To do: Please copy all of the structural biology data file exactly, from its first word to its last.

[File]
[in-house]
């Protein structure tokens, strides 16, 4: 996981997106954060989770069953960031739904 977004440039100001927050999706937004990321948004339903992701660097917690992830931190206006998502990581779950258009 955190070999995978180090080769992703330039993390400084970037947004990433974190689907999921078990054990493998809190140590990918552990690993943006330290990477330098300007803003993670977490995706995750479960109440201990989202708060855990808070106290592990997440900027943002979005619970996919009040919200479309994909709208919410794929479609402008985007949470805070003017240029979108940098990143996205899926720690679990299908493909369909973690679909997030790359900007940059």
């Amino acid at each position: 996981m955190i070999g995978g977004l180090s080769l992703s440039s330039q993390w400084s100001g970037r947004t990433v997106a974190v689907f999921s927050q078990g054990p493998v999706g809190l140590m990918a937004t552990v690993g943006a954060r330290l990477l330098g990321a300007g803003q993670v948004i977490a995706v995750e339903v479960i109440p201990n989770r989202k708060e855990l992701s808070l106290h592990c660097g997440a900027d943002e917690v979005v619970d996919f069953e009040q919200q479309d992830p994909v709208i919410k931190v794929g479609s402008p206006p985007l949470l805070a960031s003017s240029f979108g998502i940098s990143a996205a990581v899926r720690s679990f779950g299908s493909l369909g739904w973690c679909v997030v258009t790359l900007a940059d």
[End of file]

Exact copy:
[in-house]
């Protein structure tokens, strides 16, 4: 996981997106954060989770069953960031739904 977004440039100001927050999706937004990321948004339903992701660097917690992830931190206006998502990581779950258009 955190070999995978180090080769992703330039993390400084970037947004990433974190689907999921078990054990493998809190140590990918552990690993943006330290990477330098300007803003993670977490995706995750479960109440201990989202708060855990808070106290592990997440900027943002979005619970996919009040919200479309994909709208919410794929479609402008985007949470805070003017240029979108940098990143996205899926720690679990299908493909369909973690679909997030790359900007940059």
């Amino acid at each position: 996981m955190i070999g995978g977004l180090s080769l992703s440039s330039q993390w400084s100001g970037r947004t990433v997106a974190v689907f999921s927050q078990g054990p493998v999706g809190l140590m990918a937004t552990v690993g943006a954060r330290l990477l330098g990321a300007g803003q993670v948004i977490a995706v995750e339903v479960i109440p201990n989770r989202k708060e855990l992701s808070l106290h592990c660097g997440a900027d943002e917690v979005v619970d996919f069953e009040q919200q479309d992830p994909v709208i919410k931190v794929g479609s402008p206006p985007l949470l805070a960031s003017s240029f979108g998502i940098s990143a996205a990581v899926r720690s679990f779950g299908s493909l369909g739904w973690c679909v997030v258009t790359l900007a940059d």